Currency Units

This article provides the appropriate English usage for the euro and the other currency units of the world, particularly appropriate now that Europe is about to switch over to the single currency. There seems to be a tendency in Belgium for non-native English speakers to use a variety of ways to spell out currency amounts. Well, here are the rules as far as English is concerned.


. Never abbreviate the name of a currency unit when it is mentioned without an amount, i.e., the euro is the new European currency, the dollar is doing well, and NOT the eur. is the new European currency, the dol. is doing well.

. When an amount is mentioned, place the accepted abbreviation before the figure, leaving a space between the abbreviation for a currency and the amount, unless the abbreviation includes a currency symbol

Belgian franc BEF 10.00
Euro EUR 10.00
U.S. dollar USD 10.00


. Use the country name adjective to give a precise reference to the currency.

Estonian kroon
Canadian dollar
French franc

Amounts and figures

. Express large amounts of money in figures.

. For large amounts, use round numbers and the words "million", "billion", or "trillion" rather than zeros.

EUR 6.7 million
not EUR 6,754,323

. Use the singular form to denote an exact amount or a rounded figure (e.g., EUR 1 million, GBP 3.4 billion)

U.S. dollars USD 2.5 million not USD 2.5 millions
Euros EUR 7.6 billion not EUR 7.6 billions

. Do not divide amounts or figures at the end of a line; do not separate them from the currency abbreviation or symbol.

€42,531,500 not €42,531, -- ...500
US$165 million not US$... 165 million

. Do not hyphenate cardinal and ordinal numbers when used with units of money.

€21 million surplus not €21-million surplus


Currency units ARE NOT capitalised.


It is also incorrect to refer to the euro by nationality, for example, as an Austrian euro or a Belgian euro. However, one may refer to a country's holdings of euros, for example, euro (France) or euro (Germany). The subsidiary units, which used to be the national currencies of the euro zone countries (lire, Deutschmark, peseta, franc, etc.), will be used only during the transition period, that is, through 31 December 2001. The euro itself is also divided into 100 cents.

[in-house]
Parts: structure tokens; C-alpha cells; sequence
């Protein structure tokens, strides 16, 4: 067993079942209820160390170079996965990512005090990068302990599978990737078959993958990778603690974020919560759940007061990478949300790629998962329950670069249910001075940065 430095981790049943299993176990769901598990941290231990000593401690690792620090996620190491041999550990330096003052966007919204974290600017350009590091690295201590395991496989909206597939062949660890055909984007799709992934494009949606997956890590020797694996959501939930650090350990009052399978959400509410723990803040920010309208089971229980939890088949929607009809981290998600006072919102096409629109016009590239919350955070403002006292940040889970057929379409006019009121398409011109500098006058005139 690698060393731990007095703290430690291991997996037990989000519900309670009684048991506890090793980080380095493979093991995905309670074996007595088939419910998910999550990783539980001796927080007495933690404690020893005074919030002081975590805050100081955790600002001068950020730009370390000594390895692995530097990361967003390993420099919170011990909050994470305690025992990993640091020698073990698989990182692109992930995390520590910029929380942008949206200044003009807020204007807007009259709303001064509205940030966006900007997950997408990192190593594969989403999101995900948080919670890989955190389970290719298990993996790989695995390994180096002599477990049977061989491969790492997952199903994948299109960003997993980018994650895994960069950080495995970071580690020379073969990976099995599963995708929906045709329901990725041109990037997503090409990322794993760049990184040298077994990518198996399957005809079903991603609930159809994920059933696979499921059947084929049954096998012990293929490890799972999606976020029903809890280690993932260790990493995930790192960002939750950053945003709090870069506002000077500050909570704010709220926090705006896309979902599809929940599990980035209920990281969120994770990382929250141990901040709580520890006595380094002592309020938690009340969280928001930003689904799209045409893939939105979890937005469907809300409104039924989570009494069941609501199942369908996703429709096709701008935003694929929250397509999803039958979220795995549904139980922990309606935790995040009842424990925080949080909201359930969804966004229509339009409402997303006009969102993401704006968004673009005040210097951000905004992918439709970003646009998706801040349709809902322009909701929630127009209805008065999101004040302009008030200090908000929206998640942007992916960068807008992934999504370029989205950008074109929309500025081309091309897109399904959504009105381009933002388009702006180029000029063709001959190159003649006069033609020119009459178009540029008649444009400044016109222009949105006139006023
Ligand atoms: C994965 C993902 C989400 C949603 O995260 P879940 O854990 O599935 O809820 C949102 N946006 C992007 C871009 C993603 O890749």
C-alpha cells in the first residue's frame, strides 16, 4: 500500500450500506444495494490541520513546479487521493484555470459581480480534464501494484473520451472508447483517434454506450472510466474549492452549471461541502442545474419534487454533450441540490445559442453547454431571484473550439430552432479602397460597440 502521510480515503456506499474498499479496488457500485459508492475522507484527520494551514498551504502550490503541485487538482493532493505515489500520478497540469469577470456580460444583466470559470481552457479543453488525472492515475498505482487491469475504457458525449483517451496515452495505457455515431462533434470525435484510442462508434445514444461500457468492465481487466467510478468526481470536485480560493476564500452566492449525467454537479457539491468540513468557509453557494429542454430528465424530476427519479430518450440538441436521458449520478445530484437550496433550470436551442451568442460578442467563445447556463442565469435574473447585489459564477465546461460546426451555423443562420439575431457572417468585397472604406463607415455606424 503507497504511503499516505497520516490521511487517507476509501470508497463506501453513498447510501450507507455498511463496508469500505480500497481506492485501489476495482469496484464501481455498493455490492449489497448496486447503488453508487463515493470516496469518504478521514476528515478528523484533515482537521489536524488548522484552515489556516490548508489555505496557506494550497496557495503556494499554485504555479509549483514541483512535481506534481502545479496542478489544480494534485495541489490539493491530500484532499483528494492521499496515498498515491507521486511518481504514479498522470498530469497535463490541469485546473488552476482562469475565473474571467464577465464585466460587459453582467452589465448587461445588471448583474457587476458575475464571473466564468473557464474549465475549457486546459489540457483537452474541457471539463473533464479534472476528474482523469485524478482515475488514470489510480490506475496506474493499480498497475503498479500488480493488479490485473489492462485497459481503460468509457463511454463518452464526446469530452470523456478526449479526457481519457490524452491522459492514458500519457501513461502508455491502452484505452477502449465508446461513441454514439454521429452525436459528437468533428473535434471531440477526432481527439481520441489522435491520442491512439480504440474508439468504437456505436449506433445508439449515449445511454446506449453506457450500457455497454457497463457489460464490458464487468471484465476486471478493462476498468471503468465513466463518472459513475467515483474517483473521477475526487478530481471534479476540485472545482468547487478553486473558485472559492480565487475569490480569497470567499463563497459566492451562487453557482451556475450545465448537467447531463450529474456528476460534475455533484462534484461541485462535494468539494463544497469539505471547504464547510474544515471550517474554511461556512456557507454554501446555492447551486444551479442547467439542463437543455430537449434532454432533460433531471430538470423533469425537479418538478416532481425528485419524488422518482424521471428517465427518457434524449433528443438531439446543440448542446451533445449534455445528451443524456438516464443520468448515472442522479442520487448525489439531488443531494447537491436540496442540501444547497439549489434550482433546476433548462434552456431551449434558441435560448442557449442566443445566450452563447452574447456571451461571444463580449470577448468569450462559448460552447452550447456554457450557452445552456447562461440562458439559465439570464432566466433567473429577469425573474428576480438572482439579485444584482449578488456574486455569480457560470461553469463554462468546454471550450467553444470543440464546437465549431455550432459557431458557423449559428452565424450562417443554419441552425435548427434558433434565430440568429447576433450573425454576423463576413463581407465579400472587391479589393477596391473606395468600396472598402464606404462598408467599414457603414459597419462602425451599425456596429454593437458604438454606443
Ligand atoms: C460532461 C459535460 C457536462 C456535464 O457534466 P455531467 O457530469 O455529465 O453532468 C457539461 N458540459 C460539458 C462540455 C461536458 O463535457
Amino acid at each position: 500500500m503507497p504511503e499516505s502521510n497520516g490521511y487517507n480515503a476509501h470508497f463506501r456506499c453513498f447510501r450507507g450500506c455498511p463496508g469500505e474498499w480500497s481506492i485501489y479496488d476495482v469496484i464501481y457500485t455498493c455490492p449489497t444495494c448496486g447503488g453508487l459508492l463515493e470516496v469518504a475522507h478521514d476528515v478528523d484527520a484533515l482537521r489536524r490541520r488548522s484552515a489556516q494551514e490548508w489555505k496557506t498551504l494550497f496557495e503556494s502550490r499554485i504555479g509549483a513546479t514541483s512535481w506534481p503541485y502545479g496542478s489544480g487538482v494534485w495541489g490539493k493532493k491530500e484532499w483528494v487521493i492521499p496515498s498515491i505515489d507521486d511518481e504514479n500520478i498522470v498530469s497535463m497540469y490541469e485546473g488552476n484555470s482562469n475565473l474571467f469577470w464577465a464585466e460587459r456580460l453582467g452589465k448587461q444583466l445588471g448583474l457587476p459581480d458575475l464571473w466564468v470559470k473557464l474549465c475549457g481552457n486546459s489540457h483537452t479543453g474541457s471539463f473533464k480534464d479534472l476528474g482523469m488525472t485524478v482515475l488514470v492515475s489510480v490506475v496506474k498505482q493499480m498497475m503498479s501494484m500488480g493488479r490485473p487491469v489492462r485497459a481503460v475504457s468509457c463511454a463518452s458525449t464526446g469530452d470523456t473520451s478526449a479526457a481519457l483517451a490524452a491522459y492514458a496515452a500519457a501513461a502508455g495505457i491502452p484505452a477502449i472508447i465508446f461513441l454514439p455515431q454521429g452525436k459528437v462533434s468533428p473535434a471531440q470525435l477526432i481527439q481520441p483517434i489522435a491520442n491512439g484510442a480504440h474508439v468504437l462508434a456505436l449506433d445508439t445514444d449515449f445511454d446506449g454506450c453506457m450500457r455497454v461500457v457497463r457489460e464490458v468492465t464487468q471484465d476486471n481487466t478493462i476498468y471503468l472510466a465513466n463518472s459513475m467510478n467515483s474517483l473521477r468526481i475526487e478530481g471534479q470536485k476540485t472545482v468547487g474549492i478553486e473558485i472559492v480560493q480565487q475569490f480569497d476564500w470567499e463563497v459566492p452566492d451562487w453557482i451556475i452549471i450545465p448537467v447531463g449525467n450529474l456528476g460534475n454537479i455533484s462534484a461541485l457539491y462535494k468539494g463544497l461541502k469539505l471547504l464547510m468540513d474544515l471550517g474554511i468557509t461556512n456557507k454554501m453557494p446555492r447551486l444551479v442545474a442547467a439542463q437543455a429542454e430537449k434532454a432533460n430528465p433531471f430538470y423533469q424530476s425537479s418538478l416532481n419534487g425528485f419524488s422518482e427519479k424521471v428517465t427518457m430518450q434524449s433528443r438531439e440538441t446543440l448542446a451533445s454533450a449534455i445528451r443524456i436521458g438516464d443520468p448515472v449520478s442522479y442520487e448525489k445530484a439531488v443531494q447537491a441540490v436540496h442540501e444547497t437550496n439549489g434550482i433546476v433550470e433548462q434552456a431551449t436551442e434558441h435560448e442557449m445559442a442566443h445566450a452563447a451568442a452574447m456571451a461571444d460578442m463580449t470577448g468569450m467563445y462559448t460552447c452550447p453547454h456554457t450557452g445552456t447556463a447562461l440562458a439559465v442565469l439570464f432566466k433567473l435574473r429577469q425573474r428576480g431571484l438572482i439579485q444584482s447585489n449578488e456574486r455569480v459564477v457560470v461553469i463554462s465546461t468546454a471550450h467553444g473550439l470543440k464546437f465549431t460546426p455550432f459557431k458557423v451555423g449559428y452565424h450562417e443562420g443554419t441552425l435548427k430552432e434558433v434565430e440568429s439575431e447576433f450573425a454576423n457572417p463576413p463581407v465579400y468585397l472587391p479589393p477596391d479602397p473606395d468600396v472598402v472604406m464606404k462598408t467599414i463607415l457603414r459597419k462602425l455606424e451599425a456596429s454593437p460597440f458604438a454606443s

. The abbreviation for the euro is "EUR"
. The graphic symbol for the euro is €. Keyboard shortcut Ctrl+Alt+e

Negative amounts

In text, use the words "plus" and "minus", if possible, instead of the signs (+ and -) - except in mathematical contexts. It is preferable to use such phrases as "a deficit of" for minus, or "a surplus of" for plus.

. The balance of payments showed a deficit [surplus] of €2.5 billion Exception: mathematical contexts, for example, A coefficient of -1... A margin of ±5 percent...)


. Do not leave a space between the currency symbol (€, $, ¥, etc.) and the figure.


. But when the symbol is followed by an abbreviation, leave a space before the figure. Australian dollar, $A 10.00 not $A10.00 . Use the $ symbol to denote U.S dollars, but when a different dollar is represented, use the relevant abbreviation. Use US$ only when it is not clear that the reference is to the U.S. dollar. Canadian dollar Can$5.4 million Hong Kong dollar HK$1.5 million Also, in English a comma is used to separate thousands in numbers and a full stop/period at the decimal point, which is the exact opposite of French and/or Dutch. Happy conversion! Jackie Walters